At the end of the talk, the children troop out to join their classes, having promised Daun that they will never again succumb to superstition. When they have finished handing out leaflets, the energetic gurubusting triumvirate pack their props, mount their scooters and head off to another assignment at another school to educate children on the importance of being rational.
The Indian Rationalist Association was founded in 1949, with the good wishes of British philosopher Bertrand Russell. Its first members belonged to the educated elite. It has rarely had more than 100,000 members - mainly teachers, students and professionals - but they have been vigorous in publishing pamphlets and deriding the Indian penchant for superstitious nonsense.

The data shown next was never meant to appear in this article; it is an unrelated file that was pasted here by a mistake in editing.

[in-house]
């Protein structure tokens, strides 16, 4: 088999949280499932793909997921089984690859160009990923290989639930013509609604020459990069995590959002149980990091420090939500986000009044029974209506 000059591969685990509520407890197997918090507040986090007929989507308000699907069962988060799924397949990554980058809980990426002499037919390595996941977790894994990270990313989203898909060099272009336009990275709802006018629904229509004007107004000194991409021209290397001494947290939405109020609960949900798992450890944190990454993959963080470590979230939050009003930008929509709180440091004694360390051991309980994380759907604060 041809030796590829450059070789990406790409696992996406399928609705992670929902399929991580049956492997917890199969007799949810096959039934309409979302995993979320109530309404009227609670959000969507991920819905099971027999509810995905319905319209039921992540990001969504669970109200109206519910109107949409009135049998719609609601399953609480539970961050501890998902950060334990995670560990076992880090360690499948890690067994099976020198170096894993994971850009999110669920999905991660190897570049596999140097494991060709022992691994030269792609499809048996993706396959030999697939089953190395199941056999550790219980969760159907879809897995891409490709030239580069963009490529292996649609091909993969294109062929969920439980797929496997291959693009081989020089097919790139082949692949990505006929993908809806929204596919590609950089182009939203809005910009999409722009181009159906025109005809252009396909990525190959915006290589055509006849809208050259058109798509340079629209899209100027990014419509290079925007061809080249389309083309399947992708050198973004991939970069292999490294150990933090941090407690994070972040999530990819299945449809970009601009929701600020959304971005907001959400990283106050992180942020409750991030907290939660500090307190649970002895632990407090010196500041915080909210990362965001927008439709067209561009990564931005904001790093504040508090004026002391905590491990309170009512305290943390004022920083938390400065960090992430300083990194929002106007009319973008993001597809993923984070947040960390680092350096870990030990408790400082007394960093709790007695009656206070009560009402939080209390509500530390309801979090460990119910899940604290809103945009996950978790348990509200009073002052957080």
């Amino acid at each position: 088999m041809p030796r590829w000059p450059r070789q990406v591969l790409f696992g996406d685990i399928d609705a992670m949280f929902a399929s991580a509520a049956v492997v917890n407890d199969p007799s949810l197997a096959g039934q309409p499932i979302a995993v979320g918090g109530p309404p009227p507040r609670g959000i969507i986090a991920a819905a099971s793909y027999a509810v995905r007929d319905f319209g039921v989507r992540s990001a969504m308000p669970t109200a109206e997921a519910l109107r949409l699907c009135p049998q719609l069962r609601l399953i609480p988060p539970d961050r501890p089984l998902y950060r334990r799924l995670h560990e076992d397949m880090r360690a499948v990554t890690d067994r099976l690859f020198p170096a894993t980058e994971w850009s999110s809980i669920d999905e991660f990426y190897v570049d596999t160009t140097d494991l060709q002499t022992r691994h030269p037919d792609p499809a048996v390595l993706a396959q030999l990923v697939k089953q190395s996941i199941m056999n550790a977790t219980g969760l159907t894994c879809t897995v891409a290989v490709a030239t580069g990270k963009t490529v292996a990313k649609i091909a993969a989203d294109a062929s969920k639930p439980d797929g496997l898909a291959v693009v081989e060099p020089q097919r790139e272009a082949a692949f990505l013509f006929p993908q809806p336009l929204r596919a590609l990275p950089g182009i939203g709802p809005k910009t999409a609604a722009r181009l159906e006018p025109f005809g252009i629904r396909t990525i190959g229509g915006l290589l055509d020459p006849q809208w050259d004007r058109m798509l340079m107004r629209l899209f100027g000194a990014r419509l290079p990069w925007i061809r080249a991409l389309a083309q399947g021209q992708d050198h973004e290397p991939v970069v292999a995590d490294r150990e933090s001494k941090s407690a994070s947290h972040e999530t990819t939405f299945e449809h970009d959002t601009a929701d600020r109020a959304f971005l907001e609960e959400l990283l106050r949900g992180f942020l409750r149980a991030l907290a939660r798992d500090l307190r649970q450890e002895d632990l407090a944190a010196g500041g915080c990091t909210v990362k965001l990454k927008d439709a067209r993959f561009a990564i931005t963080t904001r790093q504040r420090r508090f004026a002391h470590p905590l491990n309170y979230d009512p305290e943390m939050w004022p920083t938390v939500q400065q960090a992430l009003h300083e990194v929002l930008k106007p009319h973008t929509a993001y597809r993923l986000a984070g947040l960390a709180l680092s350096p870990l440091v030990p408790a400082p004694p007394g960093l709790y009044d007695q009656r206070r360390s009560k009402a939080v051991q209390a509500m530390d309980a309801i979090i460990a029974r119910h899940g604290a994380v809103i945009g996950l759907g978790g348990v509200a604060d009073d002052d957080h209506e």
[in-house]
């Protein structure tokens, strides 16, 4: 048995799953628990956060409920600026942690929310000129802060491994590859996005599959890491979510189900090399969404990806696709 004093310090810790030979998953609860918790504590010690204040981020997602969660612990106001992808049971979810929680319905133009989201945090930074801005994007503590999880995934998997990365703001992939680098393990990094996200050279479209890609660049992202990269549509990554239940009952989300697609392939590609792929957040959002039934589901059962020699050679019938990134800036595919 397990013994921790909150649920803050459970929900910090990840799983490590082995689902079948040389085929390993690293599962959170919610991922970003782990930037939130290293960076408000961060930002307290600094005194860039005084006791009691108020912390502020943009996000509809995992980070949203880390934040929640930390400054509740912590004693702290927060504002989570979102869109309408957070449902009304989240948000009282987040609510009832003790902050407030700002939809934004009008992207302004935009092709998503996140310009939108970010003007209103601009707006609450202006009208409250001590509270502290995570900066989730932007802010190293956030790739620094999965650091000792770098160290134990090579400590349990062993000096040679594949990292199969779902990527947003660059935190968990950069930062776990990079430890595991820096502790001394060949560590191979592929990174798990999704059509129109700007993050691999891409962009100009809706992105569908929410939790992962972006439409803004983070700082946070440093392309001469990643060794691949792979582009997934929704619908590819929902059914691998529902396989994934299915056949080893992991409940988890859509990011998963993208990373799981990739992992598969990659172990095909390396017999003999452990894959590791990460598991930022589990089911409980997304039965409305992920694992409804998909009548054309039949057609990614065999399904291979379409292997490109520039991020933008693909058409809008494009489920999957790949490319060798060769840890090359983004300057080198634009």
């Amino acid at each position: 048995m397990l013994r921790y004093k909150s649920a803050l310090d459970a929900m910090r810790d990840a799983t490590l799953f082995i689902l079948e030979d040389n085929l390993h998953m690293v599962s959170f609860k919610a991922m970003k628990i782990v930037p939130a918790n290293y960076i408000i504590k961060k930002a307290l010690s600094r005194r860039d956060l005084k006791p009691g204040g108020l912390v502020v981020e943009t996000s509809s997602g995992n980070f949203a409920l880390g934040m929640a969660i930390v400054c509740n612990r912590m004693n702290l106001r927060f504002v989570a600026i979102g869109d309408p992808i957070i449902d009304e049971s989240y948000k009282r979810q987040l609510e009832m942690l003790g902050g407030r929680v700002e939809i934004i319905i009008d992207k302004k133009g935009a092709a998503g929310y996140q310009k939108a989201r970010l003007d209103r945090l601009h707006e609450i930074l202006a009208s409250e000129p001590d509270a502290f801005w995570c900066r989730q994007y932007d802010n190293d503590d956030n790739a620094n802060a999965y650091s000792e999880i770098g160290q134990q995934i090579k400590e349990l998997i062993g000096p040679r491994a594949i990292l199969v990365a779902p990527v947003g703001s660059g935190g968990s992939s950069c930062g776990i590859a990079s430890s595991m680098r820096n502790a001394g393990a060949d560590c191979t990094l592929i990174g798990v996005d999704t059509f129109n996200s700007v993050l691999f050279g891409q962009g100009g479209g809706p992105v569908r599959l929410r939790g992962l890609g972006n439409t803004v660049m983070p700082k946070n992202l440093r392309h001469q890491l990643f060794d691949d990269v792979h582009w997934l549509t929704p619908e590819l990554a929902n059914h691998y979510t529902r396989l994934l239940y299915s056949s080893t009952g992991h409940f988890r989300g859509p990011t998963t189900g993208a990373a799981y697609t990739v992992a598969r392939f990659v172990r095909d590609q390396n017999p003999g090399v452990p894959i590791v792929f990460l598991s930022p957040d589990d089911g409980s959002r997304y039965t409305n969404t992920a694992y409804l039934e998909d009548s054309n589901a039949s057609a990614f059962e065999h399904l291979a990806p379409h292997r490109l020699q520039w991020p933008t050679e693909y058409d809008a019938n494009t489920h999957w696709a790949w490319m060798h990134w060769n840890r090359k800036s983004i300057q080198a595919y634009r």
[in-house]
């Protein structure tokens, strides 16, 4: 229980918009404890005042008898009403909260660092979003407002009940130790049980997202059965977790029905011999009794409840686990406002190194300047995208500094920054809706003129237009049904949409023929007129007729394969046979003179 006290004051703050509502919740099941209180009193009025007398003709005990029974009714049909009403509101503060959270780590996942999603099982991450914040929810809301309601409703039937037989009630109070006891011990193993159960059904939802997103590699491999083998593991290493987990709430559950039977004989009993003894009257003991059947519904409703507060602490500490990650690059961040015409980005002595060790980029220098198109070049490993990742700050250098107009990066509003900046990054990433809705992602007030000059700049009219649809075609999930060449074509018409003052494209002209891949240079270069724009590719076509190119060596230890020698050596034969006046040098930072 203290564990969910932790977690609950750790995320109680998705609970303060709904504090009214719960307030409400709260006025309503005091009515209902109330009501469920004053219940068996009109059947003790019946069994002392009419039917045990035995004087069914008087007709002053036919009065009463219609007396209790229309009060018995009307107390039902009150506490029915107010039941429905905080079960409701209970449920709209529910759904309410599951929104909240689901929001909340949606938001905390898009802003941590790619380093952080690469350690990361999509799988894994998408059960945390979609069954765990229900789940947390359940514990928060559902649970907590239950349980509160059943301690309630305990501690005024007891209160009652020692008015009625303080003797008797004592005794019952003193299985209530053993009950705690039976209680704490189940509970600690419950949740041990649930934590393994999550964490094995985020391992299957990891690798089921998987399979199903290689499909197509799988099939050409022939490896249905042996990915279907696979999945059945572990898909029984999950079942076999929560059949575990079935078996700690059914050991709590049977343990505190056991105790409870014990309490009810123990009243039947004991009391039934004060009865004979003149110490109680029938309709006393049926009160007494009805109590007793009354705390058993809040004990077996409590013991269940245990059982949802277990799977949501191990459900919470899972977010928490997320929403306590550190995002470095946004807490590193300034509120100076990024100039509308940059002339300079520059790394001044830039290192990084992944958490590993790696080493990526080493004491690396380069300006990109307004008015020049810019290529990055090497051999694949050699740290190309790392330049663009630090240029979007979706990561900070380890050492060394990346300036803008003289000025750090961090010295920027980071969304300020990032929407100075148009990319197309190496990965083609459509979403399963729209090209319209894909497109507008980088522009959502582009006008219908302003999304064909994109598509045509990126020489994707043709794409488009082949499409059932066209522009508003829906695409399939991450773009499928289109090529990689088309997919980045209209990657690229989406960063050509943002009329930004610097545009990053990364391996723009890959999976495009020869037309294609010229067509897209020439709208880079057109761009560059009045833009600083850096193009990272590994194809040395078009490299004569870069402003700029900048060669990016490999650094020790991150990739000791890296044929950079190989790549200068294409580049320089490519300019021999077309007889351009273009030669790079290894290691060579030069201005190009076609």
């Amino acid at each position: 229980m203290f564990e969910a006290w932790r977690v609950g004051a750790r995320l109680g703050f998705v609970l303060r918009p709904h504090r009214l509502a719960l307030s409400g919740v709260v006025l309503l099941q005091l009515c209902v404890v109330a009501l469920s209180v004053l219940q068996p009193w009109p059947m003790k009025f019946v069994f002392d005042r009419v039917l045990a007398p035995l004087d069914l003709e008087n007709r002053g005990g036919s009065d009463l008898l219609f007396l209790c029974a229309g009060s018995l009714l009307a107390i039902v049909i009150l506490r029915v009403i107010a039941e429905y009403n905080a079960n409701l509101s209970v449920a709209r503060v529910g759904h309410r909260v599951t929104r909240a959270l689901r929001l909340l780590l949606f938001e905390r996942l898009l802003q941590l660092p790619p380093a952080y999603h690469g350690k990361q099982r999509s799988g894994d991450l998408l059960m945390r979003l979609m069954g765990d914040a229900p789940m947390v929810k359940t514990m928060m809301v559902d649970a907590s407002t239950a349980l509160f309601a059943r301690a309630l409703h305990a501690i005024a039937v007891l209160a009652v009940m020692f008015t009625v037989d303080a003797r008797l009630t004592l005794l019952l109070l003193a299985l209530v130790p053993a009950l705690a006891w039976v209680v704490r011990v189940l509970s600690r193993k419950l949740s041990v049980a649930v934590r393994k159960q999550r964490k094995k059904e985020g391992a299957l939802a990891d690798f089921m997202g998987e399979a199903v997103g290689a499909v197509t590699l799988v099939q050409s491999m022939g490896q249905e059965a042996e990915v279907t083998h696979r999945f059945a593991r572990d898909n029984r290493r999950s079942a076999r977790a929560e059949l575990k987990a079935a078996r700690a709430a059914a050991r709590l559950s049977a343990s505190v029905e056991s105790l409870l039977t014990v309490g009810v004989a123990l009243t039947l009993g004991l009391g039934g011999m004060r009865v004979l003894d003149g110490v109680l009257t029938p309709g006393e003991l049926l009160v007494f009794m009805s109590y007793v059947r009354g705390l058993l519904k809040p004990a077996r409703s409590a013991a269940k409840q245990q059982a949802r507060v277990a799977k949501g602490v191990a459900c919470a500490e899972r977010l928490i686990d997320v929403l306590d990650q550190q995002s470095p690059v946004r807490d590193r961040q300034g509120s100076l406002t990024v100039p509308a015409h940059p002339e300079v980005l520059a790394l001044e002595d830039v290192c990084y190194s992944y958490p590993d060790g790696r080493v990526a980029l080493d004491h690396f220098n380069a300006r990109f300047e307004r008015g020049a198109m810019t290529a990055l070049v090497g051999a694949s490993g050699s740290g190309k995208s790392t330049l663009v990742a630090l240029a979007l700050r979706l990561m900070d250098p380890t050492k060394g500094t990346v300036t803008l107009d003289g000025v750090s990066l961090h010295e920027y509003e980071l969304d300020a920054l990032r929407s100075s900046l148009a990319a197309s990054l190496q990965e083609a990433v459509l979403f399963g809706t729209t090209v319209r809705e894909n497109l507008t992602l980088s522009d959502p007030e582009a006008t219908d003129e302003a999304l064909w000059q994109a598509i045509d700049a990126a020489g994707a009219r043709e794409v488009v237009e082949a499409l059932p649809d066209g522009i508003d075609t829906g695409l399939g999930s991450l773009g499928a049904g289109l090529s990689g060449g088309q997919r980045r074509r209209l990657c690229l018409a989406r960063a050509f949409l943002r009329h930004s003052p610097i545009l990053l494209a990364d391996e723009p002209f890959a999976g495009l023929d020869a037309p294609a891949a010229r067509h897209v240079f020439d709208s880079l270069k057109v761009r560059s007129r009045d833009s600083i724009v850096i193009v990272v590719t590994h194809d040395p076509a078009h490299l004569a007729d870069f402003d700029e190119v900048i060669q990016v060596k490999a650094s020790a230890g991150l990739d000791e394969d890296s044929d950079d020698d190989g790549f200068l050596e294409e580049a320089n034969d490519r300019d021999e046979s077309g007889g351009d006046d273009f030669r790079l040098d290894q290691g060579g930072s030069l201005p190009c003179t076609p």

Over the decades, its branches have tried to inculcate Indians with a scientific temperament through debate, talks, ridicule, humour and challenges. Much of their time is spent performing the tricks that self-styled holy men love to perform to convince Indians of their special powers and to garner billions of rupees from their credulity.
''Their press conferences are hilarious because they consume fire, levitate (a trick requiring a blanket and two hockey sticks), walk on coals (the skin doesn't burn if you walk fast enough) and make statues 'weep' (melting a layer of wax covering a small deposit of water),'' says Mumbai journalist Neeraj Gaitonde. ''It's the only way to destroy the blind belief in their special powers.''
Some charlatans are more creative than others. One used to impress the crowds by ''creating'' fire by pouring ghee (clarified butter) onto ash and then ''staring'' at it until the mixture burst into flames. Rationalists-turned-detectives found that the ghee was glycerine and the ash was potassium permanganate and the two spontaneously combust a couple of minutes after they are combined.